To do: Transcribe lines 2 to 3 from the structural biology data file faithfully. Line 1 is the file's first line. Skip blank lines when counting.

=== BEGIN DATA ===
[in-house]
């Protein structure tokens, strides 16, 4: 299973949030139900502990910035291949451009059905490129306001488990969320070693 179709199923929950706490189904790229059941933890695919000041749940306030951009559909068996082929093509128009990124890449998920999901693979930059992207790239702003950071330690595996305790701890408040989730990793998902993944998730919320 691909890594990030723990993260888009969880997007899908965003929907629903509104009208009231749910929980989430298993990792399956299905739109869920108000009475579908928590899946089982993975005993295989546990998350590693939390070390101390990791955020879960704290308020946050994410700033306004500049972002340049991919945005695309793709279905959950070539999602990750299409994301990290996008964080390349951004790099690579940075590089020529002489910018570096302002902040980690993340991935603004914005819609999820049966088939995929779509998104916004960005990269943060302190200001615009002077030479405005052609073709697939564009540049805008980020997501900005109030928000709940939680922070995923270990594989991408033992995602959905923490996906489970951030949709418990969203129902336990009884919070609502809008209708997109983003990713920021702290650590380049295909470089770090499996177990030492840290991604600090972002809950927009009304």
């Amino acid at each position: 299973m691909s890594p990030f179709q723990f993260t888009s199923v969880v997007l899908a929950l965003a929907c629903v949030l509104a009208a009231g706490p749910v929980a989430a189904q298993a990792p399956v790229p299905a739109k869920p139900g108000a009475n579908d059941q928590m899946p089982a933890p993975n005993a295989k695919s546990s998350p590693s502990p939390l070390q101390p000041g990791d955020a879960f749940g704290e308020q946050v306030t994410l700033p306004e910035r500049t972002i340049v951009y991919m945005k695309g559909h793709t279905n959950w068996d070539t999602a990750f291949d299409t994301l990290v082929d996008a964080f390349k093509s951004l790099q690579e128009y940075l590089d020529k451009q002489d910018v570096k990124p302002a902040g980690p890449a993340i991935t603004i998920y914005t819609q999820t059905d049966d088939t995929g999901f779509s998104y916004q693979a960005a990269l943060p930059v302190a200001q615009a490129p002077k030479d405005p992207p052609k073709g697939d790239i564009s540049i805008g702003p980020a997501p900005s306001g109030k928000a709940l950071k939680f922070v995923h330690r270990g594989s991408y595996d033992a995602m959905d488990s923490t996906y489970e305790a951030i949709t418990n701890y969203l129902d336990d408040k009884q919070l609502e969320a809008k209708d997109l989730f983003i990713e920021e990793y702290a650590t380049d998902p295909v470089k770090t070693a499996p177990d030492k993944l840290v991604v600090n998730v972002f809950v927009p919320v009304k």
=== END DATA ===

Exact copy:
């Protein structure tokens, strides 16, 4: 299973949030139900502990910035291949451009059905490129306001488990969320070693 179709199923929950706490189904790229059941933890695919000041749940306030951009559909068996082929093509128009990124890449998920999901693979930059992207790239702003950071330690595996305790701890408040989730990793998902993944998730919320 691909890594990030723990993260888009969880997007899908965003929907629903509104009208009231749910929980989430298993990792399956299905739109869920108000009475579908928590899946089982993975005993295989546990998350590693939390070390101390990791955020879960704290308020946050994410700033306004500049972002340049991919945005695309793709279905959950070539999602990750299409994301990290996008964080390349951004790099690579940075590089020529002489910018570096302002902040980690993340991935603004914005819609999820049966088939995929779509998104916004960005990269943060302190200001615009002077030479405005052609073709697939564009540049805008980020997501900005109030928000709940939680922070995923270990594989991408033992995602959905923490996906489970951030949709418990969203129902336990009884919070609502809008209708997109983003990713920021702290650590380049295909470089770090499996177990030492840290991604600090972002809950927009009304």
């Amino acid at each position: 299973m691909s890594p990030f179709q723990f993260t888009s199923v969880v997007l899908a929950l965003a929907c629903v949030l509104a009208a009231g706490p749910v929980a989430a189904q298993a990792p399956v790229p299905a739109k869920p139900g108000a009475n579908d059941q928590m899946p089982a933890p993975n005993a295989k695919s546990s998350p590693s502990p939390l070390q101390p000041g990791d955020a879960f749940g704290e308020q946050v306030t994410l700033p306004e910035r500049t972002i340049v951009y991919m945005k695309g559909h793709t279905n959950w068996d070539t999602a990750f291949d299409t994301l990290v082929d996008a964080f390349k093509s951004l790099q690579e128009y940075l590089d020529k451009q002489d910018v570096k990124p302002a902040g980690p890449a993340i991935t603004i998920y914005t819609q999820t059905d049966d088939t995929g999901f779509s998104y916004q693979a960005a990269l943060p930059v302190a200001q615009a490129p002077k030479d405005p992207p052609k073709g697939d790239i564009s540049i805008g702003p980020a997501p900005s306001g109030k928000a709940l950071k939680f922070v995923h330690r270990g594989s991408y595996d033992a995602m959905d488990s923490t996906y489970e305790a951030i949709t418990n701890y969203l129902d336990d408040k009884q919070l609502e969320a809008k209708d997109l989730f983003i990713e920021e990793y702290a650590t380049d998902p295909v470089k770090t070693a499996p177990d030492k993944l840290v991604v600090n998730v972002f809950v927009p919320v009304k």